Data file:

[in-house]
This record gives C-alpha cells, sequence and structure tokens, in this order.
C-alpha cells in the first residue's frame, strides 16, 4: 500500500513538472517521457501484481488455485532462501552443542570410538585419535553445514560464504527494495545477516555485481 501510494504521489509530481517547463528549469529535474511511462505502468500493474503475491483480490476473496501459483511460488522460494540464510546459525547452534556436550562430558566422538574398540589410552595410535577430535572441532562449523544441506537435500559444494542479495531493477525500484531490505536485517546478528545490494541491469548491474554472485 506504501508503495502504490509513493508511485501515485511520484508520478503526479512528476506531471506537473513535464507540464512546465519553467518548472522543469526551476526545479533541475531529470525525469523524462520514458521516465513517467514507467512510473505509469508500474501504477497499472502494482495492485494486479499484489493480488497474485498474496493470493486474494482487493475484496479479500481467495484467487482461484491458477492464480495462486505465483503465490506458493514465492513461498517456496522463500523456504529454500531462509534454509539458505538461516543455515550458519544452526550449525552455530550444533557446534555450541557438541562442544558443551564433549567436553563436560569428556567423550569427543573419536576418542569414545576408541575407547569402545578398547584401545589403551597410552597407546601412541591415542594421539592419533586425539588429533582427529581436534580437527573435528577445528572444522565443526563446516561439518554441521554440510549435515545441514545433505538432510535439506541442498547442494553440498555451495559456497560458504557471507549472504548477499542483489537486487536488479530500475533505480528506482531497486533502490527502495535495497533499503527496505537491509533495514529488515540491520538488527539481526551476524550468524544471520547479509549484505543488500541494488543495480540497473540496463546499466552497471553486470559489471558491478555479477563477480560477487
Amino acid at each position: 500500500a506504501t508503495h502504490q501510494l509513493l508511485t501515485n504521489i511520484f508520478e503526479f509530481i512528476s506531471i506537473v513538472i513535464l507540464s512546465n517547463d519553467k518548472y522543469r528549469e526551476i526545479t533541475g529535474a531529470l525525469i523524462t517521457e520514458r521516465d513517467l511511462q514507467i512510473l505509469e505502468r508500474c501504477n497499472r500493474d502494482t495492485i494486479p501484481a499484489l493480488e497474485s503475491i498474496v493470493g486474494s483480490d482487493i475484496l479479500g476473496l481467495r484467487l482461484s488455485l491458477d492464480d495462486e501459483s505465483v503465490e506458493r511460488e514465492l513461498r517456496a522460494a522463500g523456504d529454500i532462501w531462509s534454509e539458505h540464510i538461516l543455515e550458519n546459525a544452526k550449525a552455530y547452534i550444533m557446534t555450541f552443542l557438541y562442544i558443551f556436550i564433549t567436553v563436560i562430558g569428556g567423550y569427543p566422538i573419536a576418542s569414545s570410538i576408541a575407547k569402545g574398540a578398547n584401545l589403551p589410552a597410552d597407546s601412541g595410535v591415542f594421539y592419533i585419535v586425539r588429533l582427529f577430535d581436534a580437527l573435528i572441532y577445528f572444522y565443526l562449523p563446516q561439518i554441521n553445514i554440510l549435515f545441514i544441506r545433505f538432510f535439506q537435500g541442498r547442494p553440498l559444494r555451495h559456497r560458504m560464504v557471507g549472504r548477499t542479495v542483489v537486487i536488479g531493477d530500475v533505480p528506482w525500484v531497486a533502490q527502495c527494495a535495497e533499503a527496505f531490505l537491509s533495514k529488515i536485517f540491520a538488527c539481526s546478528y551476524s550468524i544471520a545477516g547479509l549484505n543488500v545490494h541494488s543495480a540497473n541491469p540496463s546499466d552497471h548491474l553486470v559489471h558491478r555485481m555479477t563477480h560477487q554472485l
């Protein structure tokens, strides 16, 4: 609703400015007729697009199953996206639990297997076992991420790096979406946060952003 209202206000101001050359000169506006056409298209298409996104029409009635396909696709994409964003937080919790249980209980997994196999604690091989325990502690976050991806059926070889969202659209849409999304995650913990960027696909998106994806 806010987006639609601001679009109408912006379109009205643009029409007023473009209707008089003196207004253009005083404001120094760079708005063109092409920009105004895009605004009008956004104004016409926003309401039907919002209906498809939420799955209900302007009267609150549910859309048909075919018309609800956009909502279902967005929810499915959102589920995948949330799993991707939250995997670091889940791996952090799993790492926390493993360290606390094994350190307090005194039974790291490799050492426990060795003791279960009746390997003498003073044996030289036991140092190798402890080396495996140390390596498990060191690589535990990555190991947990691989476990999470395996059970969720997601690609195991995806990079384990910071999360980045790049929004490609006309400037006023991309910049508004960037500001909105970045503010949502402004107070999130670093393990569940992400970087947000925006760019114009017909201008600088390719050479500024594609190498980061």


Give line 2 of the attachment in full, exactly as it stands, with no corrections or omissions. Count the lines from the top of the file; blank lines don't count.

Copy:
This record gives C-alpha cells, sequence and structure tokens, in this order.